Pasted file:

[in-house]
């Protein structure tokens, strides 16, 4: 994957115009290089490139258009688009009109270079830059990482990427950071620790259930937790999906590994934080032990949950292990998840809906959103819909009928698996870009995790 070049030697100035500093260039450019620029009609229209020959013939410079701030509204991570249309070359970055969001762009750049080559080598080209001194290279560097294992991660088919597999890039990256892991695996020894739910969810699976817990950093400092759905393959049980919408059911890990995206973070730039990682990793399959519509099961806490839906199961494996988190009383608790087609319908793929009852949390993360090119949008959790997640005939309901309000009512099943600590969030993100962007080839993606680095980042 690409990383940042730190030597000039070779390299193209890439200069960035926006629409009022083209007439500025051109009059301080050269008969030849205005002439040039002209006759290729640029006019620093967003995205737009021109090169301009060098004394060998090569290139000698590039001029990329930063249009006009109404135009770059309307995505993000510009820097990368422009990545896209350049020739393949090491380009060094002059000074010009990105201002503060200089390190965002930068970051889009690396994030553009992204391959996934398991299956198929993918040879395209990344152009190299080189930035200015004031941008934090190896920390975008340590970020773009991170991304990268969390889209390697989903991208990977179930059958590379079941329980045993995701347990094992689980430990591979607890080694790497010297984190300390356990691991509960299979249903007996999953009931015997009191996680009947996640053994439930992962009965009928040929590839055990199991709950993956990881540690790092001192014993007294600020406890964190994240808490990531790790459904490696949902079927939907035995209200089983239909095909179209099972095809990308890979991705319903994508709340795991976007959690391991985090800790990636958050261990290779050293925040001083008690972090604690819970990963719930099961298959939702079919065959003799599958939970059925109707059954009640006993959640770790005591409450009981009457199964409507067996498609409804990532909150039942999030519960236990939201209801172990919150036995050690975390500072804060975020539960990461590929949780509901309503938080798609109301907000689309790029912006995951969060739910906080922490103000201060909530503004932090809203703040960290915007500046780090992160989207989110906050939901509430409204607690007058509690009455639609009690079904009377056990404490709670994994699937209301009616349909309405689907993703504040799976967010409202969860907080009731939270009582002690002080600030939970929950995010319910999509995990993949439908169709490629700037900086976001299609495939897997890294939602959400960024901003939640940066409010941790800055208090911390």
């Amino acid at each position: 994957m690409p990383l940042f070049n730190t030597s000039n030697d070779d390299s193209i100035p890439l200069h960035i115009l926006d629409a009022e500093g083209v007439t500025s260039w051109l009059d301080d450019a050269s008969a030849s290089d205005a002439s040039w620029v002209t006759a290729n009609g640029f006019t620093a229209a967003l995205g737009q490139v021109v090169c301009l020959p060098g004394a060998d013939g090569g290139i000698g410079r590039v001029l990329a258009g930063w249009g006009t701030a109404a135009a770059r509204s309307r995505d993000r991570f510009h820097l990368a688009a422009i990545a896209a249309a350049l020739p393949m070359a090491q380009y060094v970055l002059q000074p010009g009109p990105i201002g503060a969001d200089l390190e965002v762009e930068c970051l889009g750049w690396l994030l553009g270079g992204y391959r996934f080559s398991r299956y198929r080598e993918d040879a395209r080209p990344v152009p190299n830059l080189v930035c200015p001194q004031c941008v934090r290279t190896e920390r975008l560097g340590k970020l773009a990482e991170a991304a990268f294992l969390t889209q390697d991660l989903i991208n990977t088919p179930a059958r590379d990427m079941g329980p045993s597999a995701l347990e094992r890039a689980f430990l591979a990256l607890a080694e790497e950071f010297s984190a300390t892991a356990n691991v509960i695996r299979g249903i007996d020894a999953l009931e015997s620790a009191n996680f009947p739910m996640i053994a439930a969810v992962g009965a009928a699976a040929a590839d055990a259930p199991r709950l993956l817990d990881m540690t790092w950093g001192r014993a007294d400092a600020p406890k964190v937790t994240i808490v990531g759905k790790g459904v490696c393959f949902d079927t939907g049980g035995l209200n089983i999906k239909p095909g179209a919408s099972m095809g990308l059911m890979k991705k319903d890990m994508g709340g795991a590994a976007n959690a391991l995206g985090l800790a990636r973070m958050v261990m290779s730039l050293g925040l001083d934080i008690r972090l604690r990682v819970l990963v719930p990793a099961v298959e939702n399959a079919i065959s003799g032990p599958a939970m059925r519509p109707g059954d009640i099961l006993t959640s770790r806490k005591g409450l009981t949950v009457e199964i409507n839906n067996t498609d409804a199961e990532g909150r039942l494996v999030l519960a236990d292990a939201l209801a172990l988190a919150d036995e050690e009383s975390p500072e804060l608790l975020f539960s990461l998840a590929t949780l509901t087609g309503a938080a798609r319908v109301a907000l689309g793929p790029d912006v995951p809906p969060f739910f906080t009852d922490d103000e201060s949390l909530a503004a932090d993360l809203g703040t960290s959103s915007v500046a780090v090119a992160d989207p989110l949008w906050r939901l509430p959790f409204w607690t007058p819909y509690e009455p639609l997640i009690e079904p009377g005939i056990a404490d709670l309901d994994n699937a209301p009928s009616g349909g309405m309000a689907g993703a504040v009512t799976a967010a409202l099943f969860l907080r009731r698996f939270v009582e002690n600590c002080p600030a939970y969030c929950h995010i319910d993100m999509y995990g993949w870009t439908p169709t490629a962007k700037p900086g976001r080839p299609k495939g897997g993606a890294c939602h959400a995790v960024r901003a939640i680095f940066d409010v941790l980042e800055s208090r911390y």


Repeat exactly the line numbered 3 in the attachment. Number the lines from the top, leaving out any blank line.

């Amino acid at each position: 994957m690409p990383l940042f070049n730190t030597s000039n030697d070779d390299s193209i100035p890439l200069h960035i115009l926006d629409a009022e500093g083209v007439t500025s260039w051109l009059d301080d450019a050269s008969a030849s290089d205005a002439s040039w620029v002209t006759a290729n009609g640029f006019t620093a229209a967003l995205g737009q490139v021109v090169c301009l020959p060098g004394a060998d013939g090569g290139i000698g410079r590039v001029l990329a258009g930063w249009g006009t701030a109404a135009a770059r509204s309307r995505d993000r991570f510009h820097l990368a688009a422009i990545a896209a249309a350049l020739p393949m070359a090491q380009y060094v970055l002059q000074p010009g009109p990105i201002g503060a969001d200089l390190e965002v762009e930068c970051l889009g750049w690396l994030l553009g270079g992204y391959r996934f080559s398991r299956y198929r080598e993918d040879a395209r080209p990344v152009p190299n830059l080189v930035c200015p001194q004031c941008v934090r290279t190896e920390r975008l560097g340590k970020l773009a990482e991170a991304a990268f294992l969390t889209q390697d991660l989903i991208n990977t088919p179930a059958r590379d990427m079941g329980p045993s597999a995701l347990e094992r890039a689980f430990l591979a990256l607890a080694e790497e950071f010297s984190a300390t892991a356990n691991v509960i695996r299979g249903i007996d020894a999953l009931e015997s620790a009191n996680f009947p739910m996640i053994a439930a969810v992962g009965a009928a699976a040929a590839d055990a259930p199991r709950l993956l817990d990881m540690t790092w950093g001192r014993a007294d400092a600020p406890k964190v937790t994240i808490v990531g759905k790790g459904v490696c393959f949902d079927t939907g049980g035995l209200n089983i999906k239909p095909g179209a919408s099972m095809g990308l059911m890979k991705k319903d890990m994508g709340g795991a590994a976007n959690a391991l995206g985090l800790a990636r973070m958050v261990m290779s730039l050293g925040l001083d934080i008690r972090l604690r990682v819970l990963v719930p990793a099961v298959e939702n399959a079919i065959s003799g032990p599958a939970m059925r519509p109707g059954d009640i099961l006993t959640s770790r806490k005591g409450l009981t949950v009457e199964i409507n839906n067996t498609d409804a199961e990532g909150r039942l494996v999030l519960a236990d292990a939201l209801a172990l988190a919150d036995e050690e009383s975390p500072e804060l608790l975020f539960s990461l998840a590929t949780l509901t087609g309503a938080a798609r319908v109301a907000l689309g793929p790029d912006v995951p809906p969060f739910f906080t009852d922490d103000e201060s949390l909530a503004a932090d993360l809203g703040t960290s959103s915007v500046a780090v090119a992160d989207p989110l949008w906050r939901l509430p959790f409204w607690t007058p819909y509690e009455p639609l997640i009690e079904p009377g005939i056990a404490d709670l309901d994994n699937a209301p009928s009616g349909g309405m309000a689907g993703a504040v009512t799976a967010a409202l099943f969860l907080r009731r698996f939270v009582e002690n600590c002080p600030a939970y969030c929950h995010i319910d993100m999509y995990g993949w870009t439908p169709t490629a962007k700037p900086g976001r080839p299609k495939g897997g993606a890294c939602h959400a995790v960024r901003a939640i680095f940066d409010v941790l980042e800055s208090r911390y």